The value of sports: U.K. vs. U.S.

December 7, 2016 — by Esha Lakhotia and Katherine Zhou

Sports are well known to be beneficial: helping student  athletes to excel in all areas while maintaining physical health. In some countries, though, the importance of sports is overlooked, and the students there miss out on the benefits that sports offer.

Take, for example, the United Kingdom. Because of the lack of emphasis of college sports in the U.K., many students put the importance of athletics as a lesser priority.

In America, the recruiting process for college sports is well established as a way to get into college. Recruitment consists of emailing recruiters back and forth, campus tours and formal interviews. Every year, thousands of athletes around the U.S. go through this extensive process in the hopes of getting recruited by colleges.

In the U.K., however, there is little importance in getting into college for students, and very few sport-related scholarships are given.

According to the Bleacher Report, a San Francisco-based sports news website, college sports are the most highly regarded in the U.S.

For example, British Universities & Colleges Sport (BUCS), the largest collegiate sports body in the U.K. has 158 Universities, while in the U.S., the largest organization for collegiate sports is the NCAA, which includes 360 colleges and universities within its membership.

Although there has been an increase in U.K. sport scholarships in the past decade, most major universities, including Cambridge and Oxford, still do not give out scholarships for sports. In contrast, an athlete in the U.S. can receive $10,000 or more in a sports scholarships, making college possible at schools like Stanford and UC Berkeley for those who couldn’t otherwise attend them.

The only universities in the U.K. that even come close to offering such great amounts of money are Loughborough and Bath. Loughborough’s offer is the more generous with £3,000 toward course fees, £1,000 toward living expenses and £250 for memberships and free parking around the campus, but that’s just one university out of hundreds.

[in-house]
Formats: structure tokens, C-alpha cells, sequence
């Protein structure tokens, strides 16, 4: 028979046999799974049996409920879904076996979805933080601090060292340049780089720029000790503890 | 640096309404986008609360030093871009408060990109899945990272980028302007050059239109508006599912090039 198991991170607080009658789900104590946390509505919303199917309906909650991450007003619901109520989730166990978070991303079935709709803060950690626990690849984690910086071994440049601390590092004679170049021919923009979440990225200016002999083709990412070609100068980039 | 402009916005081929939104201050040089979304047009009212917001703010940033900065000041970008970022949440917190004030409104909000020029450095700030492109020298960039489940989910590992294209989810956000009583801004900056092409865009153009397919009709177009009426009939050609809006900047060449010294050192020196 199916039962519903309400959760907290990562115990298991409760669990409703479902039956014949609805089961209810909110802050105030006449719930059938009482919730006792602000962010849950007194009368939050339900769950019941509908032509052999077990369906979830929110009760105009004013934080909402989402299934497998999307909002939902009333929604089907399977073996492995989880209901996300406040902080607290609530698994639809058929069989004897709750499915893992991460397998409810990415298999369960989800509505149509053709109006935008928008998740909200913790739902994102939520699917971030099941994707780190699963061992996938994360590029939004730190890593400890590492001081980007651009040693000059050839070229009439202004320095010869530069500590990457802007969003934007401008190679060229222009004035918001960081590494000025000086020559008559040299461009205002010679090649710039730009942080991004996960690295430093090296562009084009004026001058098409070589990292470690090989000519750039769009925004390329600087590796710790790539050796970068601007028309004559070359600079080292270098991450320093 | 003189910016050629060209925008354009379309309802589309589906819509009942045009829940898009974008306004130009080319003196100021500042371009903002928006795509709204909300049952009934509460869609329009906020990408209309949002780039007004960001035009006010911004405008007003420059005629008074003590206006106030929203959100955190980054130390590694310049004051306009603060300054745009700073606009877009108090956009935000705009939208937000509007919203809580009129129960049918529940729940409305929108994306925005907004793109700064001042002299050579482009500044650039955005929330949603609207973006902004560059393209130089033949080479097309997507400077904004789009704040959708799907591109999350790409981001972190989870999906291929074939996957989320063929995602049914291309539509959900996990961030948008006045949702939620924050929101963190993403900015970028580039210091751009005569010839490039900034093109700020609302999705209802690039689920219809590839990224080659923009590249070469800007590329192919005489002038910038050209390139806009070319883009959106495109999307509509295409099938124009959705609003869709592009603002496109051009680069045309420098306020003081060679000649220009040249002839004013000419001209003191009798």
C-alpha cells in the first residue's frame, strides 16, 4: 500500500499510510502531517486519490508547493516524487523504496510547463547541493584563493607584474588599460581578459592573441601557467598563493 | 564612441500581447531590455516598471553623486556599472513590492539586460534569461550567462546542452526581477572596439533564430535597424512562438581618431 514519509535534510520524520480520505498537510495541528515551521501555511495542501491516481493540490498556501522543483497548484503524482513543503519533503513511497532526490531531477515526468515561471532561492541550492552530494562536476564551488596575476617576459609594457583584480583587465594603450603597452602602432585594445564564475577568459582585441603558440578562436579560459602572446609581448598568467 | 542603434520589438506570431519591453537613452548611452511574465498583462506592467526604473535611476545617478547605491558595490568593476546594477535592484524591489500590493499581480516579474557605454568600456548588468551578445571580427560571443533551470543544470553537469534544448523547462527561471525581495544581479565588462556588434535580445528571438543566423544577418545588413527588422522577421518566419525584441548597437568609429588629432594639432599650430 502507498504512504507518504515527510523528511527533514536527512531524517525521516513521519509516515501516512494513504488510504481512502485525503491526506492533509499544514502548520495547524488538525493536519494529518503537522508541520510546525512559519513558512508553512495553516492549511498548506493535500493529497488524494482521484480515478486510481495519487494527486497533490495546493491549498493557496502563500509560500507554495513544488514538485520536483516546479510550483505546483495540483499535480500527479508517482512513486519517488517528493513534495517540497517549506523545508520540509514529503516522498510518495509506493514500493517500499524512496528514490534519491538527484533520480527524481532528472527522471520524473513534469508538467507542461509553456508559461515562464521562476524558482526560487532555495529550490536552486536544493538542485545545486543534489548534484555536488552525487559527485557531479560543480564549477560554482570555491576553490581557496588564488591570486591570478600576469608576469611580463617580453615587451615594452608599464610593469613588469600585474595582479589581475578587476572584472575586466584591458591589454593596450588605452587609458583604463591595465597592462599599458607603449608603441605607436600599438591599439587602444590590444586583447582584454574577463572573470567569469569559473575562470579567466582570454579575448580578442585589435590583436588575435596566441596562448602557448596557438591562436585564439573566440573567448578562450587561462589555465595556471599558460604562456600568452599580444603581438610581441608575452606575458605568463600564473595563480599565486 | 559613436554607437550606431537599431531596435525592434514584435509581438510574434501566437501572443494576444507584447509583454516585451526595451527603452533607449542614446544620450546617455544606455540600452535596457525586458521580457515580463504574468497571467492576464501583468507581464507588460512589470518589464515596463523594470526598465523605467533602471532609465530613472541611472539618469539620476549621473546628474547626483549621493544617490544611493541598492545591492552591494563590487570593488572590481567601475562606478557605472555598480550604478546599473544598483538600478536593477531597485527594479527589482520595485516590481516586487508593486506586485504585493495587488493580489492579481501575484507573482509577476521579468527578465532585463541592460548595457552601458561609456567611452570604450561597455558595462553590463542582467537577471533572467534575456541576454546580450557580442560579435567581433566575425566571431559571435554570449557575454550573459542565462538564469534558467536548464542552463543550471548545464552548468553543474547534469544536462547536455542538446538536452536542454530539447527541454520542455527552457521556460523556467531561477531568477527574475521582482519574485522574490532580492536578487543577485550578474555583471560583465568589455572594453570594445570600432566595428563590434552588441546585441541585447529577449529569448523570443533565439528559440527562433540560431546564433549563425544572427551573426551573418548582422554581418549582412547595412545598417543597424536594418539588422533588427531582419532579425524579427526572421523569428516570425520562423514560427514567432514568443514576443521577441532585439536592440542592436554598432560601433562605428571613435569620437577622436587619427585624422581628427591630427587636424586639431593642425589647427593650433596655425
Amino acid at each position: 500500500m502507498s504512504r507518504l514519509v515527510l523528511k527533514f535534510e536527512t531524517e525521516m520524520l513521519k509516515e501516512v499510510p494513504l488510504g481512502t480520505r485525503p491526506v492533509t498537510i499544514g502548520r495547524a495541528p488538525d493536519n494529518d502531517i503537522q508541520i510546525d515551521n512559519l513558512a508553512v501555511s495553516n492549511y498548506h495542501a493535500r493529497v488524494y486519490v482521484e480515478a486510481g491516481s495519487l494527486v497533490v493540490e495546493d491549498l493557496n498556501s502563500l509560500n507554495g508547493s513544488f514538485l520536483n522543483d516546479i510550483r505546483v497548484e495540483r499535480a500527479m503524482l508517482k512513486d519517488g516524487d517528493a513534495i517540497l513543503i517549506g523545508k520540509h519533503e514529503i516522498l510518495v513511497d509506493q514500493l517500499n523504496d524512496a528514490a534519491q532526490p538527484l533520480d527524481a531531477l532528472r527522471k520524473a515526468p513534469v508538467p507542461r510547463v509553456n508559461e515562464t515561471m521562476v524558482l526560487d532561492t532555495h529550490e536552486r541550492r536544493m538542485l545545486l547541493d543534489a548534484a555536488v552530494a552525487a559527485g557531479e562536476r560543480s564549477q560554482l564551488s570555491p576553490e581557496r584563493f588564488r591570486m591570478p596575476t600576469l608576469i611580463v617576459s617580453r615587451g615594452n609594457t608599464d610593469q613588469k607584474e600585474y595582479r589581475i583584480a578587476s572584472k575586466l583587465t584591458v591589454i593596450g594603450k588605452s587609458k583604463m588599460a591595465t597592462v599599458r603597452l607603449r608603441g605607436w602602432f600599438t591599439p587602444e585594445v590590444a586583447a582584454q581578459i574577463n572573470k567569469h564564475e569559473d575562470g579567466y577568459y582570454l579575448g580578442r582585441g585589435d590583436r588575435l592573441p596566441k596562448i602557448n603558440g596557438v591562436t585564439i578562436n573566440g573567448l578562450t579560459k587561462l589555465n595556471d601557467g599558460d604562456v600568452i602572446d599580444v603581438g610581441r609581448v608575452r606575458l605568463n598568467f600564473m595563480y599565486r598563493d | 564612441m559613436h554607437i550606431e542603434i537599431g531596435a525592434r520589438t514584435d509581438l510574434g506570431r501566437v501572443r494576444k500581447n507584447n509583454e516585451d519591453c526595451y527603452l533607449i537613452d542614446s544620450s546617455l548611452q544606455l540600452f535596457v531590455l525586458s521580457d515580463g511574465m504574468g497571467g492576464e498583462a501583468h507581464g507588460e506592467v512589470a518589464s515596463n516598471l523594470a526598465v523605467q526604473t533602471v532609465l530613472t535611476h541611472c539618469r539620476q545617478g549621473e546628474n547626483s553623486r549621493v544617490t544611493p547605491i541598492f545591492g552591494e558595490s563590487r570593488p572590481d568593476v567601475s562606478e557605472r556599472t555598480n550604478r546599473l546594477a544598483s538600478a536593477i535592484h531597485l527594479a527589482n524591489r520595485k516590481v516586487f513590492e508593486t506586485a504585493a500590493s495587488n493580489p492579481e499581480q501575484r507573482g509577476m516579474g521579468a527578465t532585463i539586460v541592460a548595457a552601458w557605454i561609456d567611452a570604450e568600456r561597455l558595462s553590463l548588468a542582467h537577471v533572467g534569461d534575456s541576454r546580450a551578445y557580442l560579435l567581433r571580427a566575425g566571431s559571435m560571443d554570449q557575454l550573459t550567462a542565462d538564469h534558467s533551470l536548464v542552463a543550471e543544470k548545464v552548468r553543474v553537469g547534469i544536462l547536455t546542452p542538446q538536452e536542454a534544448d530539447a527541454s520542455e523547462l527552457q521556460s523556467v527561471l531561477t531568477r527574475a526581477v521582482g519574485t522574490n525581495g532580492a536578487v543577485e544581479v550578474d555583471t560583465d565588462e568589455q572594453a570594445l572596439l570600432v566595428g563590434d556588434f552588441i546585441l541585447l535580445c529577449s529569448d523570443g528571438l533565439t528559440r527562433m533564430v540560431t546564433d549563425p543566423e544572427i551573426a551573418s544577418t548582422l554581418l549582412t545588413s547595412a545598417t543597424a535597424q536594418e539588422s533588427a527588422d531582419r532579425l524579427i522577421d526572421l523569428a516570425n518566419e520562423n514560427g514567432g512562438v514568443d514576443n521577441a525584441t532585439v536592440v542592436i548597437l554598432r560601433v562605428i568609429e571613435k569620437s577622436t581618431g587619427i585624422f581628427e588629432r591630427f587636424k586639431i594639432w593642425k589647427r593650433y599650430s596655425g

When colleges allow an opportunity for students to get into their institution based on their athletic skill, it encourages them to try out sports in order to increase chances to get into college.

The other benefits of athletics are widely well known. A survey conducted by the Minnesota State High School League in 2007 found that the average GPA of a high school athlete was 2.84, while a student who was not involved in athletics had an average GPA of 2.68, and missed less school than non-athletes.

I think that the U.K. and other countries should definitely try to give their college athletes scholarships to help struggling families pay for education,” said senior Kevin Yu, who is committed to play soccer at Carnegie Mellon University next fall. “However, I feel like some countries don't have that luxury to give scholarships out because their economy is struggling.”

Overall, college sports in the U.K. are nothing compared to the vast athlete programs in U.S. colleges. In Saratoga, high-performing student athletes like Yu are thankful for benefits given to him because of his athletic abilities

In order for students to perform better in school and in life, supporting sports financially is a good idea for all colleges — in the U.S. and abroad.